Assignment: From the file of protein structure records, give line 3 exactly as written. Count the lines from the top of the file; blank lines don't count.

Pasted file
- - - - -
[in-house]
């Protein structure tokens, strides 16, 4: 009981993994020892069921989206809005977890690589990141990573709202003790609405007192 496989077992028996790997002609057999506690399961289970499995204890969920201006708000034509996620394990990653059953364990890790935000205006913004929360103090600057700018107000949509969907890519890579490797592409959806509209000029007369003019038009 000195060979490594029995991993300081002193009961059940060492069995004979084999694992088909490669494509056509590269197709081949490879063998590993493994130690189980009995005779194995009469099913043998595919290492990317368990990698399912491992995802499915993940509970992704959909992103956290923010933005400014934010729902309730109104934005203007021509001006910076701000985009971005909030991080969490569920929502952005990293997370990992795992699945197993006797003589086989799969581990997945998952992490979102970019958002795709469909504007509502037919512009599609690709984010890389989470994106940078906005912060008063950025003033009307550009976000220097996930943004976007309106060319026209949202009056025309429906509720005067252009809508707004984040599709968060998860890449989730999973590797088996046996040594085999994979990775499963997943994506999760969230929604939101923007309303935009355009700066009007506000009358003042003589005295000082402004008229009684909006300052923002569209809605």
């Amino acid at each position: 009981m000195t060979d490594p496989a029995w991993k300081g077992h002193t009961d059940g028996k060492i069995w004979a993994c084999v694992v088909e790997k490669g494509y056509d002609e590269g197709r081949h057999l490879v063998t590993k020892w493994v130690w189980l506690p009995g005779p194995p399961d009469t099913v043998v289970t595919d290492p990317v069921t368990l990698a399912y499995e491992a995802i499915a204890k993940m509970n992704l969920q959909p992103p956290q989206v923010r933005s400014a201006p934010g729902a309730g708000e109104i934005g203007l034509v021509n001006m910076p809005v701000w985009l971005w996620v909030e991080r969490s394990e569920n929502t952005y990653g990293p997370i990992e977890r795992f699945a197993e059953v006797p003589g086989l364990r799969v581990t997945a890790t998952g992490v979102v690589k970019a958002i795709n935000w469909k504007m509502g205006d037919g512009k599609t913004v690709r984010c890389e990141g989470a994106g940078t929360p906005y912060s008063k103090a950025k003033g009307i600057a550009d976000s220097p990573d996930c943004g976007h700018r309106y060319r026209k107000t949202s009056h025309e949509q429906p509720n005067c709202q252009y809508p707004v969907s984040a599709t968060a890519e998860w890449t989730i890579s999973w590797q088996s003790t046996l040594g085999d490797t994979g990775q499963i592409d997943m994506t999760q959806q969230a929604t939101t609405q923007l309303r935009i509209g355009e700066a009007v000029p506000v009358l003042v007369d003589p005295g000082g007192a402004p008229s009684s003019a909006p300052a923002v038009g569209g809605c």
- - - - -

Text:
């Amino acid at each position: 009981m000195t060979d490594p496989a029995w991993k300081g077992h002193t009961d059940g028996k060492i069995w004979a993994c084999v694992v088909e790997k490669g494509y056509d002609e590269g197709r081949h057999l490879v063998t590993k020892w493994v130690w189980l506690p009995g005779p194995p399961d009469t099913v043998v289970t595919d290492p990317v069921t368990l990698a399912y499995e491992a995802i499915a204890k993940m509970n992704l969920q959909p992103p956290q989206v923010r933005s400014a201006p934010g729902a309730g708000e109104i934005g203007l034509v021509n001006m910076p809005v701000w985009l971005w996620v909030e991080r969490s394990e569920n929502t952005y990653g990293p997370i990992e977890r795992f699945a197993e059953v006797p003589g086989l364990r799969v581990t997945a890790t998952g992490v979102v690589k970019a958002i795709n935000w469909k504007m509502g205006d037919g512009k599609t913004v690709r984010c890389e990141g989470a994106g940078t929360p906005y912060s008063k103090a950025k003033g009307i600057a550009d976000s220097p990573d996930c943004g976007h700018r309106y060319r026209k107000t949202s009056h025309e949509q429906p509720n005067c709202q252009y809508p707004v969907s984040a599709t968060a890519e998860w890449t989730i890579s999973w590797q088996s003790t046996l040594g085999d490797t994979g990775q499963i592409d997943m994506t999760q959806q969230a929604t939101t609405q923007l309303r935009i509209g355009e700066a009007v000029p506000v009358l003042v007369d003589p005295g000082g007192a402004p008229s009684s003019a909006p300052a923002v038009g569209g809605c």